Ex-smokers might be better off with high rather than low nicotine e-cigs
Vapers using low rather than high nicotine e-cigarettes may be using their devices more intensely, potentially increasing the risk of exposure to toxins in the vapour, according to new research funded by Cancer Research UK and published in Addiction today.
Researchers, based at London South Bank University, studied 20 e-cigarette users and found that people using low nicotine e-liquid in their devices puffed more deeply and more often than those using high nicotine liquid. Those using low nicotine also increased the power of their vaping devices when possible.
Despite this 'compensatory' behaviour, the low nicotine vapers were unable to get as much nicotine as the high nicotine group. But in their quest to do so their puffing behaviour may have increased their exposure to toxins such as formaldehyde, a chemical formed when the e-cigarette liquid is heated.
While there can be toxic chemicals present in vapour, they are far fewer and generally at lower concentrations than in tobacco smoke. Evidence so far still shows both high and low nicotine e-cigarettes are far less harmful than smoking.
Vaping more intensely and at higher power raises the temperature inside the device which can cause the glycerine and glycol found in most e-liquids to break down.
This raises the risk of exposure to chemicals. While this exposure is generally still at far lower levels than with smoking, it should be minimised where possible. The low nicotine group also reported a stronger urge to vape, more acute withdrawal symptoms and were less satisfied after use.
This is similar to the evidence on using nicotine replacement therapy (NRT) in a quit attempt that shows that smokers need a sufficiently high dose of nicotine to increase their chances of successfully giving up tobacco by reducing cravings.
Dr. Lynne Dawkins, lead author of the study based at London South Bank University, said: "Some vapers might believe that starting out on a low nicotine strength is a good thing, but they should be aware that reducing their nicotine concentration is likely to result in the use of more e-liquid. This obviously comes with a financial cost but also possibly with a health cost. The results of our study suggest that smokers who want to switch to vaping may be better to start with higher, rather than lower, nicotine levels to reduce compensatory behaviour and the amount of e-liquid used.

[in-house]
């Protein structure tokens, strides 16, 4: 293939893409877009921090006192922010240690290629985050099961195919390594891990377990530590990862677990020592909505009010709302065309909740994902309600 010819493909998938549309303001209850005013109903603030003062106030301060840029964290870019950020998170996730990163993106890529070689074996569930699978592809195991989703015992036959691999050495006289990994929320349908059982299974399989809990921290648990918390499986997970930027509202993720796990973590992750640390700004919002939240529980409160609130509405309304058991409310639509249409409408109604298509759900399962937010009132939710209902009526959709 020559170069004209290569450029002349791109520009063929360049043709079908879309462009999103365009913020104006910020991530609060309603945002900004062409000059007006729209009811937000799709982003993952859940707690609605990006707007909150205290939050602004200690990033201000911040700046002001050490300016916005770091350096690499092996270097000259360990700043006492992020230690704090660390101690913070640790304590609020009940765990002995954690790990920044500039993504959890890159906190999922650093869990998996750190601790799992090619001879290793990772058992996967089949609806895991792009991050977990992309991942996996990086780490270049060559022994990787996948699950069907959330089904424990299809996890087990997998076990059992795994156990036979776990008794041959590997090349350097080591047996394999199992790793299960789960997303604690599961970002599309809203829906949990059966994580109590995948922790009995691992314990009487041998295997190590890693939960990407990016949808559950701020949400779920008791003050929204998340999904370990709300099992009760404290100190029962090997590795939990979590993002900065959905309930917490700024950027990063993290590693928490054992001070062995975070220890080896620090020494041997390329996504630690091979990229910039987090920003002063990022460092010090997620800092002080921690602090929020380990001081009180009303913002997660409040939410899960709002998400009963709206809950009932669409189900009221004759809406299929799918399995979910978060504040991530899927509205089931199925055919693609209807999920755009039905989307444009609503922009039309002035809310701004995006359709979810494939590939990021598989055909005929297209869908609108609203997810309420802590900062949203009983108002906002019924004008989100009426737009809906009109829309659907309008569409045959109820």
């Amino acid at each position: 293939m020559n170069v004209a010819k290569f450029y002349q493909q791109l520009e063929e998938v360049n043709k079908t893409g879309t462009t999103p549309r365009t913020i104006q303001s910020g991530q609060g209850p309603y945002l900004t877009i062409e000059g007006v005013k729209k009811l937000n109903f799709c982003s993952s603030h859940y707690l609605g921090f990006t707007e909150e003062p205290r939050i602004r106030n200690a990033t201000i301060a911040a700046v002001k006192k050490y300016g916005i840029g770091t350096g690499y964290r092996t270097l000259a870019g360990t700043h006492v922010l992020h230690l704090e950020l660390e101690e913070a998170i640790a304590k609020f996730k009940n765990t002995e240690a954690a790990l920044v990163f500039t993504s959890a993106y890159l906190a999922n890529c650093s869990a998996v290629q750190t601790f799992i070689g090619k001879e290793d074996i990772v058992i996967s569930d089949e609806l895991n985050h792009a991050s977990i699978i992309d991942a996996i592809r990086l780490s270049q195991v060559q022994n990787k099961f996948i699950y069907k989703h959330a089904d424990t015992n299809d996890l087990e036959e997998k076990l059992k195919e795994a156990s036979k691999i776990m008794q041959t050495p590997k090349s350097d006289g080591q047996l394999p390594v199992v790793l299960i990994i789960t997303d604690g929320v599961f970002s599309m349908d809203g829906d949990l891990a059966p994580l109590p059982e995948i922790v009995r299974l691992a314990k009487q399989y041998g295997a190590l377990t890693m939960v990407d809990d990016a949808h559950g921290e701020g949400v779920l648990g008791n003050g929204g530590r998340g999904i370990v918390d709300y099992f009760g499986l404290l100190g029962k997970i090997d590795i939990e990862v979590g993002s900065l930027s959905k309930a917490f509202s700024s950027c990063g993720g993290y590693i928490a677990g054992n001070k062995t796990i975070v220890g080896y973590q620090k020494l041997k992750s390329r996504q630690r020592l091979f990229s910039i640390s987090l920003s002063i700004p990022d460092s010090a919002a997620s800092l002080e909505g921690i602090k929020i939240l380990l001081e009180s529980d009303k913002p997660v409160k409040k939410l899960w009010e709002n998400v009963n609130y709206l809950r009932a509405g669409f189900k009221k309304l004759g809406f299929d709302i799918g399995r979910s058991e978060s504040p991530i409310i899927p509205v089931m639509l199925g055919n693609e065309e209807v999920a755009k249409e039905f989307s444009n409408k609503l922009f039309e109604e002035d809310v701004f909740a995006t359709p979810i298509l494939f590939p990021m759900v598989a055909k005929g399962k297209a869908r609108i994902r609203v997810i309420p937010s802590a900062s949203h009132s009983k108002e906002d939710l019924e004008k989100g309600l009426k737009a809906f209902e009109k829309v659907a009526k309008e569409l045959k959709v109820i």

"Although e-cigarettes are much less harmful than smoking, the vapour can still contain some potentially harmful chemicals that present a higher risk to health than nicotine, which is relatively safe. Our research shows that more intense vaping behaviour associated with using low nicotine e-liquid has the potential to increase users' exposure to some of these chemicals. To draw any firm conclusions more research on a larger scale is needed."
Alison Cox, director of prevention at Cancer Research UK, said: "Let's be clear. While there are potentially harmful chemicals present in the e-cigarette vapour, there are far more in tobacco smoke. The best thing smokers can do for their health is to stop smoking, and switching to e-cigarettes is one way to do this.
"Tailored help and support from local Stop Smoking Service offers the best chance of stopping smoking for good. But this research suggests that a low nicotine approach may not be the best for everyone or the safest path to a successful attempt to give up. First time vapers should be prepared to experiment to find what suits them best and helps them to give up for good."
More information: Dawkins et al. 'Real-world' compensatory behaviour with low nicotine concentration e-liquid: subjective effects and nicotine, acrolein and formaldehyde exposure. Addiction, DOI: 10.1111/add.14271